In Washington D.C. the Democratic Congressional Campaign Committee is hard at work hoping to elect more Democrats to the U.S. House.
In Iowa, they’ve targeted 3rd District Republican incumbent David Young for defeat.
The DCCC has launched television ads linking Young to the presumptive Republican presidential nominee Donald Trump.
The ads will run in Iowa through the Republican convention.
The ads are running in ten congressional districts across the country.
In the ads actors portray voters talking to their elected representatives.
“I want to say something to my congressman,” one ad begins.
The voters say they are unhappy that Republican congressmembers are standing behind their party’s controversial new standard-bearer Donald Trump.
They call that party loyalty going too far.
“The things Donald Trump says about women and immigrants and veterans,” the ad continues. “How can Republican members of congress support that?”
Democrats picked the ten districts based on the potential vulnerability of the Republican incumbent, and on the demographics of the voters.
They say Iowa’s 3rd District is perfect for their ads.
Regional Press Secretary Tyler Law says Des Moines and its suburbs include many independent women over the age of 25, what he calls a persuadable target.
“They are going to reject Trump’s divisive campaign, especially the nasty things he said about women,” Law says. “And similarly reject David Young who has blindly followed Donald Trump.”
David Young’s re-election campaign did not return calls for comment, but Young talked about Trump in a recent appearance on Iowa Public Television’s Iowa Press program.
Young said he wants a Republican president who will follow the will of a Republican congress, and make the best Supreme Court appointments.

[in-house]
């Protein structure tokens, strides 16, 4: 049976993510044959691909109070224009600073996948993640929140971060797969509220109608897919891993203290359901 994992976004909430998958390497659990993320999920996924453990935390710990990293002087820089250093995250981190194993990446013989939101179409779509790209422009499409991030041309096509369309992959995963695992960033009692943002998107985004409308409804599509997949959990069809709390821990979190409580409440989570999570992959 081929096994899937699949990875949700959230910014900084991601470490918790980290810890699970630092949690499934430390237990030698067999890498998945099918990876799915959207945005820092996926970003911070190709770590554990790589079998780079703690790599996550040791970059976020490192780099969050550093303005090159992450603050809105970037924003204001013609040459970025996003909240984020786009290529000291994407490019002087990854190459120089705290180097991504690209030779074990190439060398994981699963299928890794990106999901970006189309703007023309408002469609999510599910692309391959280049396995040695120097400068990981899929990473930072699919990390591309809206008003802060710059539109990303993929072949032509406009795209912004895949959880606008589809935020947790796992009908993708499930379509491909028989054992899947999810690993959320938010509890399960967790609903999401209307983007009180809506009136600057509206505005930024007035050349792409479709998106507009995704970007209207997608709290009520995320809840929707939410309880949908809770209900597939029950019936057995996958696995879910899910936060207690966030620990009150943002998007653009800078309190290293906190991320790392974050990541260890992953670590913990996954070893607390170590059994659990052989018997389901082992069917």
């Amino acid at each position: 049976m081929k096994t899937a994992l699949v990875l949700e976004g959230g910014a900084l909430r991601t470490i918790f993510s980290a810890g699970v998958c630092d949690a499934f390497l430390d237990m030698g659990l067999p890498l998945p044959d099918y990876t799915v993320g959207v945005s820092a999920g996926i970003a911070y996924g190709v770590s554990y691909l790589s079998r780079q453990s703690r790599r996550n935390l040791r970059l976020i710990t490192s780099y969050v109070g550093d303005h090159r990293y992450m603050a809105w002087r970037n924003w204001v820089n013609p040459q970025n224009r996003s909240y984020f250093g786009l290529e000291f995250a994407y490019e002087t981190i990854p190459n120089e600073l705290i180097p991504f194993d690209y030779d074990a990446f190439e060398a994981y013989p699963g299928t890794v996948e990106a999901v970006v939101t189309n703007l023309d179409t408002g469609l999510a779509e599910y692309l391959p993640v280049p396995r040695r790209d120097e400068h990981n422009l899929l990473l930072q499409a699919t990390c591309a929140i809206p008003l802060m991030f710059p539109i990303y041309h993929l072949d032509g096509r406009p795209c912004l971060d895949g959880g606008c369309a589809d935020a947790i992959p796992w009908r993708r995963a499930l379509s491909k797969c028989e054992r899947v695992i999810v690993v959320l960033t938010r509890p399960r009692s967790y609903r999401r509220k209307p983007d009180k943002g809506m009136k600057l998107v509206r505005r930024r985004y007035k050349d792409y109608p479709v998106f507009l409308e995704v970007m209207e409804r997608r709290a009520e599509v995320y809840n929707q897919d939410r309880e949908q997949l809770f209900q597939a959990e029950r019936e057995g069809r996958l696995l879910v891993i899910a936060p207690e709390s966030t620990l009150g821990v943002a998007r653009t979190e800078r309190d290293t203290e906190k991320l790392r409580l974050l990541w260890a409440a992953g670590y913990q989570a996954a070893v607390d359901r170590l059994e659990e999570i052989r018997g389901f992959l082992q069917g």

He made clear he’s not endorsing Trump.
“I didn’t endorse anyone in the primary and I’ve always said I'm going to support the nominee,” Young said. “But I don't have to stand behind everything the nominee says.”
“There is no difference between supporting someone and endorsing him,” Law responded. “This is political doublespeak at its worst.”
Some of the targeted districts have big Latino populations. The ads aim to remind voters of Trump’s positions on immigration. Others are like Iowa’s 3rd District with many urban and suburban women. Drake Political Science Professor Rachel Caufield says that makes sense.
“The DCCC has gone through the demographics to find out who is the most persuadable,” Caufield says. “And young professional women are obviously attractive to them.”
The Democrats call the seven-figure campaign unprecedented because of its cost and how early it’s running. Caufield says it’s unusual for ads like this to run before the nominee is officially named:
“One of the things the DCCC is trying to do here is to create a perception among voters before voters are even paying attention to these races,” Caufield said.
Caufield says if Democrats can define a Republican congress member as a sidekick to Donald Trump now, that definition could stick.
On Iowa Press, Congressman Young said it’s not at all clear whether the presidential nominee will influence other races down the ballot for either Republicans or Democrats.
“That's the big question,” Young said. “Could it hurt the down ticket? We don’t know. Could Hillary Clinton hurt the down ticket? We just don't know.”
In the meantime, Young says he is an independent Iowa voice. He vows to speak up when he doesn’t agree with Trump and when he does.